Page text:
Trammell doesn’t fit cleanly into this bucket compared to the other two, but he’s out of minor league options, so the Mariners need to decide if he’s worth a 40-man spot and a spot on the Opening Day roster. You could certainly do worse than Trammell as a fourth or fifth outfielder; his ability to play all three OF positions is particularly valuable. But he’s never hit at the big-league level, sporting a career 83 wRC+, and the team’s decision to go with Cade Marlowe over Trammell down the stretch speaks volumes.
46. Ryan Jensen, RHP
45. Darren McCaughan, RHP
44. Kaleb Ort, RHP
43. Cody Bolton, RHP
42. Eduard Bazardo, RHP
41. Ty Adcock, RHP
40. Taylor Dollard, RHP
39. Isaiah Campbell, RHP
From the outset, Jerry Dipoto has a type. It’s not a particularly exciting one, but it’s a mainstay every offseason, and one that takes up a couple spots on the Opening Day roster year after year.
I speak, of course, about The Pile.
There’s no single backstory for The Pile — some players were drafted by the Mariners, others were acquired for an anonymous return during the season, and others still are claimed on waivers. (Sometimes, if you’re lucky, players will be claimed on waivers and join The Pile, only to be put on waivers later in the same offseason.)
But one thing remains constant: They’re all right-handed relievers.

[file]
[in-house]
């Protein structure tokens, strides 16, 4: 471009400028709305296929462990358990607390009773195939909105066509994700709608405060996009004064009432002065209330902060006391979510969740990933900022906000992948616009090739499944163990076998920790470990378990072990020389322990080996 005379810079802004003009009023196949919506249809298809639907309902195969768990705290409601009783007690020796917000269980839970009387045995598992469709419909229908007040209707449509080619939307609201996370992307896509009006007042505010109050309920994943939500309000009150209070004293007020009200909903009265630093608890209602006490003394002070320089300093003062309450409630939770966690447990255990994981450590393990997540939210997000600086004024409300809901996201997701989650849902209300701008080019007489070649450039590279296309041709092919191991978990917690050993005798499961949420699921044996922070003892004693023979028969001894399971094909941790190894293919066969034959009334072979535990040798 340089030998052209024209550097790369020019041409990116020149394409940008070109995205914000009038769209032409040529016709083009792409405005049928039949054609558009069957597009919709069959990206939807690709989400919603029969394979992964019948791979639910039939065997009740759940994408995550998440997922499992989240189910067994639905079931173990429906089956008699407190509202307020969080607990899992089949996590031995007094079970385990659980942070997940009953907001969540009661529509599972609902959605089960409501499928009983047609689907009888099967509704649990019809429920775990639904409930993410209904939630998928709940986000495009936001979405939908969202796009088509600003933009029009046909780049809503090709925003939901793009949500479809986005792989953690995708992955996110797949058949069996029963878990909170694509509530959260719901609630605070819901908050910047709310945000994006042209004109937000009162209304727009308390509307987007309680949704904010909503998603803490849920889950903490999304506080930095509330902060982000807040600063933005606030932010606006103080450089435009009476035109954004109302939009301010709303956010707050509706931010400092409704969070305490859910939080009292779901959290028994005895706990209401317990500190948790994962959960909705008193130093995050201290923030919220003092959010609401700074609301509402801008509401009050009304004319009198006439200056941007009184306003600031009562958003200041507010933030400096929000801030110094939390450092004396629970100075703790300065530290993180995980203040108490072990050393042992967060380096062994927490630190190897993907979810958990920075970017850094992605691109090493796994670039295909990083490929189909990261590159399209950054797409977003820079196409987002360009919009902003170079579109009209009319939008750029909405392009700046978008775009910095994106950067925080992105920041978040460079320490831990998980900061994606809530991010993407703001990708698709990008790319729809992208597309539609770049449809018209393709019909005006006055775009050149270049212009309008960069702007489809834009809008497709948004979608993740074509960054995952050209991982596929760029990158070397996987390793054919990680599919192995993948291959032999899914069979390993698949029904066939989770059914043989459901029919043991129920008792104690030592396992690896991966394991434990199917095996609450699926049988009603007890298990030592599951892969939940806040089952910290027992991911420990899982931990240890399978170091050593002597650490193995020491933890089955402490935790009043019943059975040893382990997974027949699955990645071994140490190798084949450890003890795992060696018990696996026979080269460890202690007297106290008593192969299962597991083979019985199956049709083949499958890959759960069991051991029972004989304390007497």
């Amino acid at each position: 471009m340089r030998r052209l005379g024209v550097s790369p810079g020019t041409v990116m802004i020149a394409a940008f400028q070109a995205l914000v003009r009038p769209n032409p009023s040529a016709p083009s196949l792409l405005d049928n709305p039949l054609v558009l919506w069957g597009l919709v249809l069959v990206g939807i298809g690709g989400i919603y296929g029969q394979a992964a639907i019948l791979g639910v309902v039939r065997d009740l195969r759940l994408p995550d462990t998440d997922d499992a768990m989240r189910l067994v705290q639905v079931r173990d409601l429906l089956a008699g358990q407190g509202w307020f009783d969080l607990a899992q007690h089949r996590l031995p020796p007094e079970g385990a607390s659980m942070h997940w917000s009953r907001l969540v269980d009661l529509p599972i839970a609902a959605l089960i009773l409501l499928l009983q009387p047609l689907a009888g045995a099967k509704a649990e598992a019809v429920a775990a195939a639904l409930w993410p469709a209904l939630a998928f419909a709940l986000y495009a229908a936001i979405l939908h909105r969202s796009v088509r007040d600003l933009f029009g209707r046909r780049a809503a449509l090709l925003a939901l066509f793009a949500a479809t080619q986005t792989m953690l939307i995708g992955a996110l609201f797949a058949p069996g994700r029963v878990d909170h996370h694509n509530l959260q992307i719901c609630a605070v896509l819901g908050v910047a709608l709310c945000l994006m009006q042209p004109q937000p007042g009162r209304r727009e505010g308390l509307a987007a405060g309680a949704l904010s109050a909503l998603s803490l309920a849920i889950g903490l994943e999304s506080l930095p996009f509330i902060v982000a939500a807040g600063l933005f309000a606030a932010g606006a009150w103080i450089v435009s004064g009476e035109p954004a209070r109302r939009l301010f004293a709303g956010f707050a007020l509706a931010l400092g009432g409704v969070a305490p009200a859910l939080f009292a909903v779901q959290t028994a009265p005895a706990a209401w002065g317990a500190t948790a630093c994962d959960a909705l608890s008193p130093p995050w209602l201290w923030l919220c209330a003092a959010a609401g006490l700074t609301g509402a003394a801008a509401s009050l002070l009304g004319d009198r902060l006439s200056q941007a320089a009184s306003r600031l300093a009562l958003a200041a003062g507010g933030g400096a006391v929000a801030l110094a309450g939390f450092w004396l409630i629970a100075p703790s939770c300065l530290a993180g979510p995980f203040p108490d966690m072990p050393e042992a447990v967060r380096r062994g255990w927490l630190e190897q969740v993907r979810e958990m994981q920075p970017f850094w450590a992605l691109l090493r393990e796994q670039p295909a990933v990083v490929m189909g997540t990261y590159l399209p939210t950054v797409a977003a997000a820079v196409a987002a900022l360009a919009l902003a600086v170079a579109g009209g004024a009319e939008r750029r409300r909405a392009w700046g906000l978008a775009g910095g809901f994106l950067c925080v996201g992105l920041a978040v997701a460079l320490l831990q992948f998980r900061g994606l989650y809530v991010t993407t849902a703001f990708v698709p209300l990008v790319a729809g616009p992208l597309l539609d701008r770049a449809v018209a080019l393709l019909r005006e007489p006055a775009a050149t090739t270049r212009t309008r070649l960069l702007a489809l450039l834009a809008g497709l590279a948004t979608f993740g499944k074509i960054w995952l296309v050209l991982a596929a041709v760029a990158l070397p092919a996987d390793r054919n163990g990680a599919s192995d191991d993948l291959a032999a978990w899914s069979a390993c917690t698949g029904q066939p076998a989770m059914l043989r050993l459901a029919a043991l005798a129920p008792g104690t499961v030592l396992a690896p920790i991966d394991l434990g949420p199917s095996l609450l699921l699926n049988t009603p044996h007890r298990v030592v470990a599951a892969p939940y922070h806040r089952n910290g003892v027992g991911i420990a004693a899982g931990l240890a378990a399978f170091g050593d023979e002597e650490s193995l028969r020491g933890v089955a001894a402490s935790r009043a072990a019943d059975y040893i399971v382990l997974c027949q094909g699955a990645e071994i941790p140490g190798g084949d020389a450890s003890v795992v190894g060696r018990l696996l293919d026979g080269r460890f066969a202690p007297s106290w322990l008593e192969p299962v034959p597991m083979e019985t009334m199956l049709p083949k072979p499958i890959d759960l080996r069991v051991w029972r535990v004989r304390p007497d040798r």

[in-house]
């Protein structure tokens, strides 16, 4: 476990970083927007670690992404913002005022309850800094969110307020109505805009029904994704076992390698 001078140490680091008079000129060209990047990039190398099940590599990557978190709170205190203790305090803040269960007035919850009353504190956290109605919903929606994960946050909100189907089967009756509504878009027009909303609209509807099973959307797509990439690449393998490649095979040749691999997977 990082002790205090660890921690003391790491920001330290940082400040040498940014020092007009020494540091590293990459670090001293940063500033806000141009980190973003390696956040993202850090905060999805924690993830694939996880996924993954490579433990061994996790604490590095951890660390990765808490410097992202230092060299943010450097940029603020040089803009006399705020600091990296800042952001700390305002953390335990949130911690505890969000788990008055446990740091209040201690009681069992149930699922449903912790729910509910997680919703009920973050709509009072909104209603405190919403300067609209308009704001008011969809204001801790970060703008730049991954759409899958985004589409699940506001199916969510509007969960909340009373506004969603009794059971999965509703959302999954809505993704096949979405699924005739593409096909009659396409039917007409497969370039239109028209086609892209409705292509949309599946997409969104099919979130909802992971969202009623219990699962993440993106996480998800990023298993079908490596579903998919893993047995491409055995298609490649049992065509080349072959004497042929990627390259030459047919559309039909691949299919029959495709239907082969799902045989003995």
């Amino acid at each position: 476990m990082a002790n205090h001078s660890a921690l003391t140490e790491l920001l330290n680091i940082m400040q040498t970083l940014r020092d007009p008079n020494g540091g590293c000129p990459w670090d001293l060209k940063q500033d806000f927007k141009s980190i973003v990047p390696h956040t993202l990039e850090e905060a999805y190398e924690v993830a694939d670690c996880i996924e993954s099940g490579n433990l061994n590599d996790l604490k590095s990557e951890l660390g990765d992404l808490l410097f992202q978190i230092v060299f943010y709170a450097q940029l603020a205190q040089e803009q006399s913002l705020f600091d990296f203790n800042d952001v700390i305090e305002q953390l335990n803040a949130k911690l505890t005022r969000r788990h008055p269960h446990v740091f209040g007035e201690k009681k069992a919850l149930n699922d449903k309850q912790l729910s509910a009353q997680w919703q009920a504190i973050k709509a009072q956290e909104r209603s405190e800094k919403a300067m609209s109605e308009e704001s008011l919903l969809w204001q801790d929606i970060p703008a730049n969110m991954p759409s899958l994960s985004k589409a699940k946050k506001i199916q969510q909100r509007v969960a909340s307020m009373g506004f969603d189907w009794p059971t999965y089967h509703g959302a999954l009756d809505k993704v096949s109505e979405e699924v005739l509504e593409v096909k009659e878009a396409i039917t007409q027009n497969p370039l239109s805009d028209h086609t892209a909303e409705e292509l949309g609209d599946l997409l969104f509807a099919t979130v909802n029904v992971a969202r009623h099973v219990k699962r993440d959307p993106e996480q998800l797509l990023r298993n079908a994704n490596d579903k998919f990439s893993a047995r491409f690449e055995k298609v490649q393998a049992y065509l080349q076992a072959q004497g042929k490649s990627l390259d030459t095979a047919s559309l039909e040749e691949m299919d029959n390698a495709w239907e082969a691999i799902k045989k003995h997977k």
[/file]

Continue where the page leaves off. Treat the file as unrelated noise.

It’s hard to say which players will end up making the MLB roster this year — all have MiLB options remaining, which means they can be sent down to AAA without being exposed to waivers and being claimed by any other team — and it’s hard to know how the Mariners front office feels about each player. Perhaps they think Bolton, recently acquired for cash, could see a tweak in his arsenal and be a serviceable option; perhaps he’s simply filler and will go the way of many a righty dodo bird before him. After all, Paul Sewald and Justin Topa came from The Pile. But none of these players should be counted on for significant contributions.
Some players in The Pile have been DFA’d previously or don’t take up a spot on the 40-man roster; others, like Campbell, would be claimed pretty quickly if he was put on waivers. Campbell is probably closer to leaving The Pile than much of the rest of this group, given his strong MiLB performance, his prospect pedigree (not a top-100 guy, but was picked fairly high), and real contributions for the top club.
I imagine a handful of these players won’t be in the org come February, as exemplified by the fact that between when this piece was drafted and now, Juan Then ended up as a minor league free agent and fell out of this group. Surely more will be added. But that’s the beauty of The Pile: It’s amorphous, it’s fungible, and somehow it’ll produce multiple relievers with an ERA under 3.50.